She stood irresolute, and he added: "I was writing in there—won't you come and have a little talk? Every one's out."

The last words struck him as not well-chosen, but there was no time to choose. She paused a second longer and then crossed the threshold of the study. At luncheon she had sat with her back to the window, and beyond noting that she had grown a little thinner, and had less colour and vivacity, he had seen no change in her; but now, as the lamplight fell on her face, its whiteness startled him.

"Poor thing...poor thing...what in heaven's name can she suppose?" he wondered.

"Do sit down—I want to talk to you," he said and pushed a chair toward her.

She did not seem to see it, or, if she did, she deliberately chose another seat. He came back to his own chair and leaned his elbows on the blotter. She faced him from the farther side of the table.

"You promised to let me hear from you now and then," he began awkwardly, and with a sharp sense of his awkwardness.

A faint smile made her face more tragic. "Did I? There was nothing to tell. I've had no history—like the happy countries..."

He waited a moment before asking: "You ARE happy here?"

"I WAS," she said with a faint emphasis.

"Why do you say 'was'? You're surely not thinking of going? There can't be kinder people anywhere." Darrow hardly knew what he was saying; but her answer came to him with deadly definiteness.

"I suppose it depends on you whether I go or stay."

"On me?" He stared at her across Owen's scattered papers. "Good God! What can you think of me, to say that?"

The mockery of the question flashed back at him from her wretched face. She stood up, wandered away, and leaned an instant in the darkening window-frame. From there she turned to fling back at him: "Don't imagine I'm the least bit sorry for anything!"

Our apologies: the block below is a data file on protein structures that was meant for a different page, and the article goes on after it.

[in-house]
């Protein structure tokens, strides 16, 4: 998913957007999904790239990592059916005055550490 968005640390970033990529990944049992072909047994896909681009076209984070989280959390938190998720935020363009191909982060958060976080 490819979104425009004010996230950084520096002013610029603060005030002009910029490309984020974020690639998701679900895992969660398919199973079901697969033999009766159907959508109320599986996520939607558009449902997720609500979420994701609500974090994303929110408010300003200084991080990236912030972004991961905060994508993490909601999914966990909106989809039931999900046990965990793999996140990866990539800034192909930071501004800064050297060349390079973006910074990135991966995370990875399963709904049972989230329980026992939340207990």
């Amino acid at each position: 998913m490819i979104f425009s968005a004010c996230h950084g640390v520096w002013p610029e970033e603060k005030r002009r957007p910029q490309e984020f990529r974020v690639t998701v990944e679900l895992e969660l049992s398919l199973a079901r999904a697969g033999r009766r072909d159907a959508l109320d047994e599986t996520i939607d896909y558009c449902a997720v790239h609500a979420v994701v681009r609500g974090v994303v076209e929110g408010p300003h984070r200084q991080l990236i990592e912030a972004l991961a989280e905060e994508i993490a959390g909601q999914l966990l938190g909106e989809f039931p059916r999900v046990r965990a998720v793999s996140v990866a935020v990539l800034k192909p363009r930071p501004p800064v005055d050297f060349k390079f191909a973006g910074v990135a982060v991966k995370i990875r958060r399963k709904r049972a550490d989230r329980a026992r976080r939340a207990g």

He steadied his elbows on the table and hid his face in his hands. It was harder, oh, damnably harder, than he had expected! Arguments, expedients, palliations, evasions, all seemed to be slipping away from him: he was left face to face with the mere graceless fact of his inferiority. He lifted his head to ask at random: "You've been here, then, ever since?"

"Since June; yes. It turned out that the Farlows were hunting for me—all the while—for this."

She stood facing him, her back to the window, evidently impatient to be gone, yet with something still to say, or that she expected to hear him say. The sense of her expectancy benumbed him. What in heaven's name could he say to her that was not an offense or a mockery?

"Your idea of the theatre—you gave that up at once, then?"

"Oh, the theatre!" She gave a little laugh. "I couldn't wait for the theatre. I had to take the first thing that offered; I took this."

He pushed on haltingly: "I'm glad—extremely glad—you're happy here...I'd counted on your letting me know if there was anything I could do...The theatre, now—if you still regret it—if you're not contented here...I know people in that line in London—I'm certain I can manage it for you when I get back——"

She moved up to the table and leaned over it to ask, in a voice that was hardly above a whisper: "Then you DO want me to leave? Is that it?"